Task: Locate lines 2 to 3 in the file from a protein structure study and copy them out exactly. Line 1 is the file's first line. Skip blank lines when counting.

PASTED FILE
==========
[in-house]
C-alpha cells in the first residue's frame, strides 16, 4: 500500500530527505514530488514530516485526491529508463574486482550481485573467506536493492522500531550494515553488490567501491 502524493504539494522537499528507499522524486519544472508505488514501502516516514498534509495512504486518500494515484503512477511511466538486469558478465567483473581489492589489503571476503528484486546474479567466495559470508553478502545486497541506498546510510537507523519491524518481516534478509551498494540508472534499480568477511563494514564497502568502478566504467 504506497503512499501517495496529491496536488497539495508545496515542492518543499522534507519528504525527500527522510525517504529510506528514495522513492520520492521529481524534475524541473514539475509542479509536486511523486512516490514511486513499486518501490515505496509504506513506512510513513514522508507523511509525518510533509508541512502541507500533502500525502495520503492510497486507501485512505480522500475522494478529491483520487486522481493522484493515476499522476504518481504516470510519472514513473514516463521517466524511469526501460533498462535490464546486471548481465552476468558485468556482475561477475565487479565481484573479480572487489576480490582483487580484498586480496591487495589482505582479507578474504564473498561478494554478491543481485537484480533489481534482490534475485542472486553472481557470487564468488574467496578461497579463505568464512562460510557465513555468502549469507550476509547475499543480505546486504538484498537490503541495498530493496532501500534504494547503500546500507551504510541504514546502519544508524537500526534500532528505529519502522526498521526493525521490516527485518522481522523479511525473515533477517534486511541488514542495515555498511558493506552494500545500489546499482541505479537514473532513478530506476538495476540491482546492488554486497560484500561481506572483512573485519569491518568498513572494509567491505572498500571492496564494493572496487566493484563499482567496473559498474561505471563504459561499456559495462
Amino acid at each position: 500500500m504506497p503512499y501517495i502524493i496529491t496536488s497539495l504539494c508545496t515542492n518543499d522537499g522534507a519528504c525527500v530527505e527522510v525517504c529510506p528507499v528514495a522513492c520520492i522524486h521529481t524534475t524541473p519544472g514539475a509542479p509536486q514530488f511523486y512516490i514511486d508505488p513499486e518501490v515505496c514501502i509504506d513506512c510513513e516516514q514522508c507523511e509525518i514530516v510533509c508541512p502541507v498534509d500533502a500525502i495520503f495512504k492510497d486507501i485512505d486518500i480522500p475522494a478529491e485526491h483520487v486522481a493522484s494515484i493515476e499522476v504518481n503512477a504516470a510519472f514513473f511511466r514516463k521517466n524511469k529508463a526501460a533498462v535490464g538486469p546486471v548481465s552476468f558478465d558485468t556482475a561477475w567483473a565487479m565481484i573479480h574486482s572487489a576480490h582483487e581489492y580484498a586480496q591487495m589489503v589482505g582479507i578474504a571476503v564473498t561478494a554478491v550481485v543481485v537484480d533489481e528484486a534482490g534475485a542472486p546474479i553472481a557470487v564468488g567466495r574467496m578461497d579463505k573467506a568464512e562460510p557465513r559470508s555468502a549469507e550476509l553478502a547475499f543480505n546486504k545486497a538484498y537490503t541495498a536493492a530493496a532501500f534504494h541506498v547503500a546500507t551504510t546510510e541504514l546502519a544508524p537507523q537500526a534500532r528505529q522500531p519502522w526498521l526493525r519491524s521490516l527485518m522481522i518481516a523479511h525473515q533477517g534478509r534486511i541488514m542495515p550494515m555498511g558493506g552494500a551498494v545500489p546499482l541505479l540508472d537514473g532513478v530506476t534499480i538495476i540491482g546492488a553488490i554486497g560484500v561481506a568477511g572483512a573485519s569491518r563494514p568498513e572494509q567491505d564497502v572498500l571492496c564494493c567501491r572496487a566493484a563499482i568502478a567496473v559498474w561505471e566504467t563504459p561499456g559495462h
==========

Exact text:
C-alpha cells in the first residue's frame, strides 16, 4: 500500500530527505514530488514530516485526491529508463574486482550481485573467506536493492522500531550494515553488490567501491 502524493504539494522537499528507499522524486519544472508505488514501502516516514498534509495512504486518500494515484503512477511511466538486469558478465567483473581489492589489503571476503528484486546474479567466495559470508553478502545486497541506498546510510537507523519491524518481516534478509551498494540508472534499480568477511563494514564497502568502478566504467 504506497503512499501517495496529491496536488497539495508545496515542492518543499522534507519528504525527500527522510525517504529510506528514495522513492520520492521529481524534475524541473514539475509542479509536486511523486512516490514511486513499486518501490515505496509504506513506512510513513514522508507523511509525518510533509508541512502541507500533502500525502495520503492510497486507501485512505480522500475522494478529491483520487486522481493522484493515476499522476504518481504516470510519472514513473514516463521517466524511469526501460533498462535490464546486471548481465552476468558485468556482475561477475565487479565481484573479480572487489576480490582483487580484498586480496591487495589482505582479507578474504564473498561478494554478491543481485537484480533489481534482490534475485542472486553472481557470487564468488574467496578461497579463505568464512562460510557465513555468502549469507550476509547475499543480505546486504538484498537490503541495498530493496532501500534504494547503500546500507551504510541504514546502519544508524537500526534500532528505529519502522526498521526493525521490516527485518522481522523479511525473515533477517534486511541488514542495515555498511558493506552494500545500489546499482541505479537514473532513478530506476538495476540491482546492488554486497560484500561481506572483512573485519569491518568498513572494509567491505572498500571492496564494493572496487566493484563499482567496473559498474561505471563504459561499456559495462
Amino acid at each position: 500500500m504506497p503512499y501517495i502524493i496529491t496536488s497539495l504539494c508545496t515542492n518543499d522537499g522534507a519528504c525527500v530527505e527522510v525517504c529510506p528507499v528514495a522513492c520520492i522524486h521529481t524534475t524541473p519544472g514539475a509542479p509536486q514530488f511523486y512516490i514511486d508505488p513499486e518501490v515505496c514501502i509504506d513506512c510513513e516516514q514522508c507523511e509525518i514530516v510533509c508541512p502541507v498534509d500533502a500525502i495520503f495512504k492510497d486507501i485512505d486518500i480522500p475522494a478529491e485526491h483520487v486522481a493522484s494515484i493515476e499522476v504518481n503512477a504516470a510519472f514513473f511511466r514516463k521517466n524511469k529508463a526501460a533498462v535490464g538486469p546486471v548481465s552476468f558478465d558485468t556482475a561477475w567483473a565487479m565481484i573479480h574486482s572487489a576480490h582483487e581489492y580484498a586480496q591487495m589489503v589482505g582479507i578474504a571476503v564473498t561478494a554478491v550481485v543481485v537484480d533489481e528484486a534482490g534475485a542472486p546474479i553472481a557470487v564468488g567466495r574467496m578461497d579463505k573467506a568464512e562460510p557465513r559470508s555468502a549469507e550476509l553478502a547475499f543480505n546486504k545486497a538484498y537490503t541495498a536493492a530493496a532501500f534504494h541506498v547503500a546500507t551504510t546510510e541504514l546502519a544508524p537507523q537500526a534500532r528505529q522500531p519502522w526498521l526493525r519491524s521490516l527485518m522481522i518481516a523479511h525473515q533477517g534478509r534486511i541488514m542495515p550494515m555498511g558493506g552494500a551498494v545500489p546499482l541505479l540508472d537514473g532513478v530506476t534499480i538495476i540491482g546492488a553488490i554486497g560484500v561481506a568477511g572483512a573485519s569491518r563494514p568498513e572494509q567491505d564497502v572498500l571492496c564494493c567501491r572496487a566493484a563499482i568502478a567496473v559498474w561505471e566504467t563504459p561499456g559495462h